TT: The game's hub world, The Polis, is constantly changing due to player choices. Will players be dealing with simple good/evil type choices, or will it be more nuanced than that?
Our choice system is built from the ground up not only to allow a nuanced approach beyond the good/evil dichotomy, but to present to the player with ethical dilemmas to which there are no easy answers, or even a 'good' solution.
For example, it may seem tempting to offer a starving beggar a loaf of bread, but when he is subsequently robbed and beaten for that same loaf, the harsh realities of Purgatory become strikingly apparent.
With regards to the reactivity of The Polis each of it's dwellers will have their own influence system, and respond well to different approaches, from manipulation to aggression. We're incorporating complex dialogue trees to allow for a number of different approaches to any given conversation. Gaining influence will open up opportunities to find out about a characters back story, or enlist their aid. However others impressions of you could diminish if you befriend their rivals, and will act against you, so in many ways it can be a diplomatic balancing act.
Furthermore, actions in the many disparate realms have rippling consequences in The Polis. Each time you return you'll find your actions have led to unexpected changes, from the death of a character, to a physical transformation of the town itself.
TT: When can we expect to see the first video footage for Purgatory?
ML: We've been really polishing our animation in recent weeks and feel we'll be ready to post our first video hopefully by the end of this week.
TT: You're going with a really cool art style for the game where you blend physical objects with digital backgrounds. How did you come up with this style, and what inspired this distinctive look?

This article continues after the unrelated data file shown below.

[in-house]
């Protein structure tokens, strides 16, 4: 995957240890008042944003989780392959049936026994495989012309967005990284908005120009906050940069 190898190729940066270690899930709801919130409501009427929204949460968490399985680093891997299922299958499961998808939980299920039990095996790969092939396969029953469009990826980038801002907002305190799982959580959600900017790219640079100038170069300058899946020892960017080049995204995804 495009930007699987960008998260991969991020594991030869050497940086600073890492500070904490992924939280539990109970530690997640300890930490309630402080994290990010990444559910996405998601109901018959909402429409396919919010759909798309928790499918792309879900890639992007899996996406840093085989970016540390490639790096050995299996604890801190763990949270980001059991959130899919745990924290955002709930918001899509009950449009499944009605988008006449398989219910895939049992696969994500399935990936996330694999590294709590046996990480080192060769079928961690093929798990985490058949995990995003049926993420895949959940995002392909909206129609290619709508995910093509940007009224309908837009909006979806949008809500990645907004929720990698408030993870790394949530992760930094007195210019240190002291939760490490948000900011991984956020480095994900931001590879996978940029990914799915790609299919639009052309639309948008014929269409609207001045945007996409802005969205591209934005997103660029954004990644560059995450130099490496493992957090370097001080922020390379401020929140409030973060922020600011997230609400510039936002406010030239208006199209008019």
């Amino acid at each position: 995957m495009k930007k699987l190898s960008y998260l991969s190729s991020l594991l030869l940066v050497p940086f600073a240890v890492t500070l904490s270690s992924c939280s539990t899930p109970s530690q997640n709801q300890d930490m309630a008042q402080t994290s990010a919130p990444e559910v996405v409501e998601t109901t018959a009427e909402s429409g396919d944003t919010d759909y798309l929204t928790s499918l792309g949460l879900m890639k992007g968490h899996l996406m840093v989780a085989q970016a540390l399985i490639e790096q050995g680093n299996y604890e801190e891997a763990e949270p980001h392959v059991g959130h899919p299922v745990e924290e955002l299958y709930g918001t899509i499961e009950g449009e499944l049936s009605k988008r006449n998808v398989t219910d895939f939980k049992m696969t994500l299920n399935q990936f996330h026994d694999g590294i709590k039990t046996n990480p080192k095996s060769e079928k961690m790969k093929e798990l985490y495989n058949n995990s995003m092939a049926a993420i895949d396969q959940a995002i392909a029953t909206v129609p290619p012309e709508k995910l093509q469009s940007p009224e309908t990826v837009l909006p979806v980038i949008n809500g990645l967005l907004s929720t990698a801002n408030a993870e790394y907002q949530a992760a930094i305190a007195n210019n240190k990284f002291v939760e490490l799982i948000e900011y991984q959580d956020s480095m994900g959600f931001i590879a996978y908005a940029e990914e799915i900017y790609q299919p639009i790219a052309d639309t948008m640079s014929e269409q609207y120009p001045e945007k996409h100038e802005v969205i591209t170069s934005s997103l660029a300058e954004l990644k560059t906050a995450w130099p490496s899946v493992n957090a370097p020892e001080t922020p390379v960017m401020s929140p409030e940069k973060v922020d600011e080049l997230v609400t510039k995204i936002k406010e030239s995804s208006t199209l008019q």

ML: We wanted something that looked unique in the true sense of the word, and also had an otherworldly vibe. The combination of filmed actors implemented into a digital environment gives the world a transcendental feel, like an unreality of sorts, while still allowing for crisp visuals.
We aimed to create a world which was both unnerving, intriguing and contained elements of horror, while still allowing for vibrancy and colour. To achieve this we spent a long time concepting our visual style. Our notable inspirations include early 1920's silent films like The Golem and Metropolis, films like Eyes Wide Shut and 2001: A Space Odyssey, surrealist artists like Dali and Ernst, and stage performances of Ancient Greek tragedies like Oedipus. After amalgamating these different styles and adding our own ideas into the mix, we drew literally hundreds of concept drawings on paper, and after narrowing them down, began to construct them digitally.
TT: You've been detailing the prop production process over on your dev blog, and it seems like a lot of work. How difficult has it been to create these props, and how much time do they typically take to create?